Food chains use a unidirectional transfer of energy. Plants absorb energy from the sun, then the energy goes on to next tropic level and so on. But in this system, energy source is the Sun.

When any organism dies, it’s decomposition doesn’t contribute energy back to the sun (as the nuclear process in the sun keeps on generating energy).

So my question is - doesn’t it violate the law of conservation of energy? As energy is not flowing back to the sun? Here Sun is the ultimate source of energy as it just keeps on creating energy, so energy isn’t conserved?


The Sun doesn't create energy; it converts energy from one form to another - in particular, it makes light. The physical details need not concern us here: what matters is that the Sun's fuel supply is gradually depleted (over billions of years), producing light. What interests biologists is that photosynthesis harnesses some of this light energy, and each trophic level receives, on average, about 10% of the one below it.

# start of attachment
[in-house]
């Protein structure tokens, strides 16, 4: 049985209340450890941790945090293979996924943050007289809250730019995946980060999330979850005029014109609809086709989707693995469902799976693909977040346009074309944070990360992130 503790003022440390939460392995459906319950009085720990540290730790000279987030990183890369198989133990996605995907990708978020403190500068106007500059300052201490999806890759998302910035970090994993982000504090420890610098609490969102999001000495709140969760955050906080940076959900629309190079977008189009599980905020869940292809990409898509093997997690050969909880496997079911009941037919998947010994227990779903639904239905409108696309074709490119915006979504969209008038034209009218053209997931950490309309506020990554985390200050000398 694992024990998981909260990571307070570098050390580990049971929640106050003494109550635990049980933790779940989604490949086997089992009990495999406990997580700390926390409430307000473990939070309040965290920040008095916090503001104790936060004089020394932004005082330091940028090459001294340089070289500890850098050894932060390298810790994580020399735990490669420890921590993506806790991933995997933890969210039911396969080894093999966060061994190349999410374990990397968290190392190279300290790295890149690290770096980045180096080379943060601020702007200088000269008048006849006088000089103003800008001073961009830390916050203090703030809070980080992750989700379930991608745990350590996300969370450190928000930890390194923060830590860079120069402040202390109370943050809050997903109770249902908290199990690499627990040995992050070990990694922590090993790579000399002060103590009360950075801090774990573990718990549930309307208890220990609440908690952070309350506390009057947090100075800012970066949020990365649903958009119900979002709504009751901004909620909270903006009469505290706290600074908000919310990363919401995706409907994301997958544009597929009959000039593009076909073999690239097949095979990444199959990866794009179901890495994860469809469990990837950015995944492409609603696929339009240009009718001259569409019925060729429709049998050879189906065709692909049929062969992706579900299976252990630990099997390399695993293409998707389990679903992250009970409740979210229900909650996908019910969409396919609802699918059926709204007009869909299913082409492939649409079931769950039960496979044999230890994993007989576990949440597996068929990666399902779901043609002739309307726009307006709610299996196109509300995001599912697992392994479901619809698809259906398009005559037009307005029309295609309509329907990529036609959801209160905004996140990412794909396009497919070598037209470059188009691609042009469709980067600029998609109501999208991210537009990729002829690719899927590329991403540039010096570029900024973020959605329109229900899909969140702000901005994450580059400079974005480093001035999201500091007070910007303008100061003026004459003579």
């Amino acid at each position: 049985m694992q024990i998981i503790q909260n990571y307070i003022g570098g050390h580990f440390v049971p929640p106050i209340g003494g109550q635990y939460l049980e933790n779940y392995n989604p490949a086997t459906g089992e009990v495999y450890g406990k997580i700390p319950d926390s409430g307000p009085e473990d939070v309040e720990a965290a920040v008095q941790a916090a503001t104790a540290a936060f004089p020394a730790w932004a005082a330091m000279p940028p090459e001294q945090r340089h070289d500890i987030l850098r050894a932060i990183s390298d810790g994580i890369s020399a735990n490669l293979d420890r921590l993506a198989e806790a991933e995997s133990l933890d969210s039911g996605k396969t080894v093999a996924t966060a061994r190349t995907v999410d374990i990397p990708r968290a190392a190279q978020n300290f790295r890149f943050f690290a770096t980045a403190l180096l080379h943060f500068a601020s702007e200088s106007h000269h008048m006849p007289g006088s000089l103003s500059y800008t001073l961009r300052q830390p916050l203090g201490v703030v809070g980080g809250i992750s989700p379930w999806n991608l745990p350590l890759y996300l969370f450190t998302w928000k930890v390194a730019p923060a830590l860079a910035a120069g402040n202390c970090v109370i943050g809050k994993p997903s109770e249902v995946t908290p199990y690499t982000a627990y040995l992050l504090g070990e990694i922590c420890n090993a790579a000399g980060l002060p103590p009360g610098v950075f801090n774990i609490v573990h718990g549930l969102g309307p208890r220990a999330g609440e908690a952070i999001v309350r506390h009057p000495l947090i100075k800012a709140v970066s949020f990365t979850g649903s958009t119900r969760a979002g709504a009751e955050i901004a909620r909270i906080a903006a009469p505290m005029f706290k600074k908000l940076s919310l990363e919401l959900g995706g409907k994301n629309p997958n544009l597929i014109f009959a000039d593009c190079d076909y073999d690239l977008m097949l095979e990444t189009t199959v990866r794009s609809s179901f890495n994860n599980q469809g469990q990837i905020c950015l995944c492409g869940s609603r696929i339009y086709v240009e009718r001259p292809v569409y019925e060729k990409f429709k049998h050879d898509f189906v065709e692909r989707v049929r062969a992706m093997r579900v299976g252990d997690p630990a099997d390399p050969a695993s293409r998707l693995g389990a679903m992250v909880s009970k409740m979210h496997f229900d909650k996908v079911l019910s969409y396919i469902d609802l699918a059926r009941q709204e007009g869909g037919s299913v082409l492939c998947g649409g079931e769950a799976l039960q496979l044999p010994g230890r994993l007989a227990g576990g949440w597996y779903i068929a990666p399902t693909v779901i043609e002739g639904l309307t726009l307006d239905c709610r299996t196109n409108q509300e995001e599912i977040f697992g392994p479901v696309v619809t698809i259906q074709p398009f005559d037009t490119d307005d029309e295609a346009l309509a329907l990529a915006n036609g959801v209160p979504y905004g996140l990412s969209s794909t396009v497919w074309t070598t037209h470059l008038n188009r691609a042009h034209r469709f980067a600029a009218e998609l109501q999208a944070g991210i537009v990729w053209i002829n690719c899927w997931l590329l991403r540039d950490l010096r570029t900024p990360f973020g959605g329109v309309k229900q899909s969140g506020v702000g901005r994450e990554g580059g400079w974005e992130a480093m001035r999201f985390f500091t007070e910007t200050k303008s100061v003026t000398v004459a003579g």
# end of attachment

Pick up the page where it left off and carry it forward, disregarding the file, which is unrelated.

• $\begingroup$ I agree with you, But if we look at a food chain, Sun is a source of energy. At the end of the chain the energy doesn't go back to the sun. That is the reason for my question... $\endgroup$ – neel g Mar 2 '20 at 11:06
  • $\begingroup$ @neefg Conservation doesn't require energy to go back to where it started. If you use a hob to boil water, the oven never gets back the thermal energy. $\endgroup$ – J.G. Mar 2 '20 at 11:12

Your Answer

By clicking “Post Your Answer”, you agree to our terms of service, privacy policy and cookie policy

Not the answer you're looking for? Browse other questions tagged or ask your own question.